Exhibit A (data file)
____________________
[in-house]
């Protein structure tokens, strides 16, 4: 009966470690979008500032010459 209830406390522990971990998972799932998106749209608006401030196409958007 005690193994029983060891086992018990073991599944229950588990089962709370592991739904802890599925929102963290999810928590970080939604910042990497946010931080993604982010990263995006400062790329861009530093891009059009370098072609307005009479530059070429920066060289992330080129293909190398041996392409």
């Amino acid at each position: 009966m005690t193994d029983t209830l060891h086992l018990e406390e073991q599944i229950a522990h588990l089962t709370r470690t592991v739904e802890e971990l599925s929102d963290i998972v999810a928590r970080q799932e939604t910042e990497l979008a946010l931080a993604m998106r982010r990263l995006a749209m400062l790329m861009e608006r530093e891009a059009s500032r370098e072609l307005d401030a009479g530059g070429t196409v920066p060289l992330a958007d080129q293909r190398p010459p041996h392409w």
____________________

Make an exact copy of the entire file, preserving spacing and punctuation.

[in-house]
């Protein structure tokens, strides 16, 4: 009966470690979008500032010459 209830406390522990971990998972799932998106749209608006401030196409958007 005690193994029983060891086992018990073991599944229950588990089962709370592991739904802890599925929102963290999810928590970080939604910042990497946010931080993604982010990263995006400062790329861009530093891009059009370098072609307005009479530059070429920066060289992330080129293909190398041996392409």
């Amino acid at each position: 009966m005690t193994d029983t209830l060891h086992l018990e406390e073991q599944i229950a522990h588990l089962t709370r470690t592991v739904e802890e971990l599925s929102d963290i998972v999810a928590r970080q799932e939604t910042e990497l979008a946010l931080a993604m998106r982010r990263l995006a749209m400062l790329m861009e608006r530093e891009a059009s500032r370098e072609l307005d401030a009479g530059g070429t196409v920066p060289l992330a958007d080129q293909r190398p010459p041996h392409w």